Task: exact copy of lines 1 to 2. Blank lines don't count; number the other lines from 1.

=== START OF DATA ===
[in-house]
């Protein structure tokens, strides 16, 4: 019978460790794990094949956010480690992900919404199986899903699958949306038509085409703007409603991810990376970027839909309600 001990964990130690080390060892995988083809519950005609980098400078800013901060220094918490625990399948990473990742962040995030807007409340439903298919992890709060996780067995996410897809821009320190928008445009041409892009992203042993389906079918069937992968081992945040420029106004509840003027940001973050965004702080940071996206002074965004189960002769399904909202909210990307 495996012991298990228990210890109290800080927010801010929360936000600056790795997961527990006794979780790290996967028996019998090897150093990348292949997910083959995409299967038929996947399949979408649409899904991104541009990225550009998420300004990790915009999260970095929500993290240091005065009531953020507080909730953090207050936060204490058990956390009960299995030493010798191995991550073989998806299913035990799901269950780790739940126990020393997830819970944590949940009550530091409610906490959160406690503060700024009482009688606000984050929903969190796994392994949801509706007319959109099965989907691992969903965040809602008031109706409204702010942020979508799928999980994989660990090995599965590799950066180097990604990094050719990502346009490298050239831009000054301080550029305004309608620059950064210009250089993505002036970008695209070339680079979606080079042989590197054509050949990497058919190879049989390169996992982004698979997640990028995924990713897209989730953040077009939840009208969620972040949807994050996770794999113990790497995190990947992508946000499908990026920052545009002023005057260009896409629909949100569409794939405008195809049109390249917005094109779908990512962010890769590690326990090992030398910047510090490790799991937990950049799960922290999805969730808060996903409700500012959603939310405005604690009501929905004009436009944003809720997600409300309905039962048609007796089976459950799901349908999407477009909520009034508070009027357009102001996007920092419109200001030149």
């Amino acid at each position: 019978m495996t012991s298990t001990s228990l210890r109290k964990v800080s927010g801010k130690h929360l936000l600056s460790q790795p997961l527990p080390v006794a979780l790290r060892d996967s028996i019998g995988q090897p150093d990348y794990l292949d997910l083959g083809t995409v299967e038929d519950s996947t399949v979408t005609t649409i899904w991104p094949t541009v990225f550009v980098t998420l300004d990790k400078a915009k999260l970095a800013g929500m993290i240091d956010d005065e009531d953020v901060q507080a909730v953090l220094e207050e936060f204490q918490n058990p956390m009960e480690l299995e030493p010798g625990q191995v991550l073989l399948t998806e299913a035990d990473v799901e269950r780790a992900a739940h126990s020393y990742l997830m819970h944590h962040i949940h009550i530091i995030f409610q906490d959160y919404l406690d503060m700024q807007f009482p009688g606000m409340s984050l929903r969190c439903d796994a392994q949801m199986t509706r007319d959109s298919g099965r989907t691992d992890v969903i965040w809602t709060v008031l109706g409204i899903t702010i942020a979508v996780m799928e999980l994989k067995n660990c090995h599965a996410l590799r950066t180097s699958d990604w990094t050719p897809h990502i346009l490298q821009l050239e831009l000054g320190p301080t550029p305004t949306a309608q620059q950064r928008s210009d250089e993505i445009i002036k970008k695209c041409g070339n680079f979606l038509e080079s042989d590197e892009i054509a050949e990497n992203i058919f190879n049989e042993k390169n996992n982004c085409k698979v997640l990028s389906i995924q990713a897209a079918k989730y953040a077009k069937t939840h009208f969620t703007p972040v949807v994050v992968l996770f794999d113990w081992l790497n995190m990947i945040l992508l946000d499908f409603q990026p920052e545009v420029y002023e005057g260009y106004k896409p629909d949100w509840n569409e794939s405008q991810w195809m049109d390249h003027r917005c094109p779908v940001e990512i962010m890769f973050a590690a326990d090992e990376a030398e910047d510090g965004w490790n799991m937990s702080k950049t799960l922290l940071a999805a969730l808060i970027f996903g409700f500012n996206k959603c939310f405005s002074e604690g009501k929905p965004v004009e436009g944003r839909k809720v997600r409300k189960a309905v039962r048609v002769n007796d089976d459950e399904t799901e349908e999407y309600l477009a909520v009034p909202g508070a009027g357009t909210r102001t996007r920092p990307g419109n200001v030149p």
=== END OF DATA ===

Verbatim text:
[in-house]
């Protein structure tokens, strides 16, 4: 019978460790794990094949956010480690992900919404199986899903699958949306038509085409703007409603991810990376970027839909309600 001990964990130690080390060892995988083809519950005609980098400078800013901060220094918490625990399948990473990742962040995030807007409340439903298919992890709060996780067995996410897809821009320190928008445009041409892009992203042993389906079918069937992968081992945040420029106004509840003027940001973050965004702080940071996206002074965004189960002769399904909202909210990307 495996012991298990228990210890109290800080927010801010929360936000600056790795997961527990006794979780790290996967028996019998090897150093990348292949997910083959995409299967038929996947399949979408649409899904991104541009990225550009998420300004990790915009999260970095929500993290240091005065009531953020507080909730953090207050936060204490058990956390009960299995030493010798191995991550073989998806299913035990799901269950780790739940126990020393997830819970944590949940009550530091409610906490959160406690503060700024009482009688606000984050929903969190796994392994949801509706007319959109099965989907691992969903965040809602008031109706409204702010942020979508799928999980994989660990090995599965590799950066180097990604990094050719990502346009490298050239831009000054301080550029305004309608620059950064210009250089993505002036970008695209070339680079979606080079042989590197054509050949990497058919190879049989390169996992982004698979997640990028995924990713897209989730953040077009939840009208969620972040949807994050996770794999113990790497995190990947992508946000499908990026920052545009002023005057260009896409629909949100569409794939405008195809049109390249917005094109779908990512962010890769590690326990090992030398910047510090490790799991937990950049799960922290999805969730808060996903409700500012959603939310405005604690009501929905004009436009944003809720997600409300309905039962048609007796089976459950799901349908999407477009909520009034508070009027357009102001996007920092419109200001030149």